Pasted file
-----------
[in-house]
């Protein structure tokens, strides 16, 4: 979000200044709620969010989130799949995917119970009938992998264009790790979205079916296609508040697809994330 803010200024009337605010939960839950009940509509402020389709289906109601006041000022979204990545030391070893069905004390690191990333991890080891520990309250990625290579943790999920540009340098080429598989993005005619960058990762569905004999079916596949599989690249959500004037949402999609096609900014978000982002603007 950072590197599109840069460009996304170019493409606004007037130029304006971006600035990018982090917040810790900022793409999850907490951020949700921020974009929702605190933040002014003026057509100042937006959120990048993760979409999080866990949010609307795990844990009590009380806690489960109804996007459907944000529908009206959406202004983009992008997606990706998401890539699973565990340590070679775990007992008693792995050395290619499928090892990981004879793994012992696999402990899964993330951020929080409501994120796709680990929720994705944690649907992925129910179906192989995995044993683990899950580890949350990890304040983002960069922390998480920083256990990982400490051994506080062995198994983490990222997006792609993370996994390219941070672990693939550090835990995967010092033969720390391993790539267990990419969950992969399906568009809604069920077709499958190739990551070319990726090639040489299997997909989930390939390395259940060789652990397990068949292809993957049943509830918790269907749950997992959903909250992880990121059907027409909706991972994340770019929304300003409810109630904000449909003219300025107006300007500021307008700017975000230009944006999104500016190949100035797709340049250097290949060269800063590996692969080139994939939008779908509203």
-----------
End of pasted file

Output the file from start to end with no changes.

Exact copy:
[in-house]
């Protein structure tokens, strides 16, 4: 979000200044709620969010989130799949995917119970009938992998264009790790979205079916296609508040697809994330 803010200024009337605010939960839950009940509509402020389709289906109601006041000022979204990545030391070893069905004390690191990333991890080891520990309250990625290579943790999920540009340098080429598989993005005619960058990762569905004999079916596949599989690249959500004037949402999609096609900014978000982002603007 950072590197599109840069460009996304170019493409606004007037130029304006971006600035990018982090917040810790900022793409999850907490951020949700921020974009929702605190933040002014003026057509100042937006959120990048993760979409999080866990949010609307795990844990009590009380806690489960109804996007459907944000529908009206959406202004983009992008997606990706998401890539699973565990340590070679775990007992008693792995050395290619499928090892990981004879793994012992696999402990899964993330951020929080409501994120796709680990929720994705944690649907992925129910179906192989995995044993683990899950580890949350990890304040983002960069922390998480920083256990990982400490051994506080062995198994983490990222997006792609993370996994390219941070672990693939550090835990995967010092033969720390391993790539267990990419969950992969399906568009809604069920077709499958190739990551070319990726090639040489299997997909989930390939390395259940060789652990397990068949292809993957049943509830918790269907749950997992959903909250992880990121059907027409909706991972994340770019929304300003409810109630904000449909003219300025107006300007500021307008700017975000230009944006999104500016190949100035797709340049250097290949060269800063590996692969080139994939939008779908509203």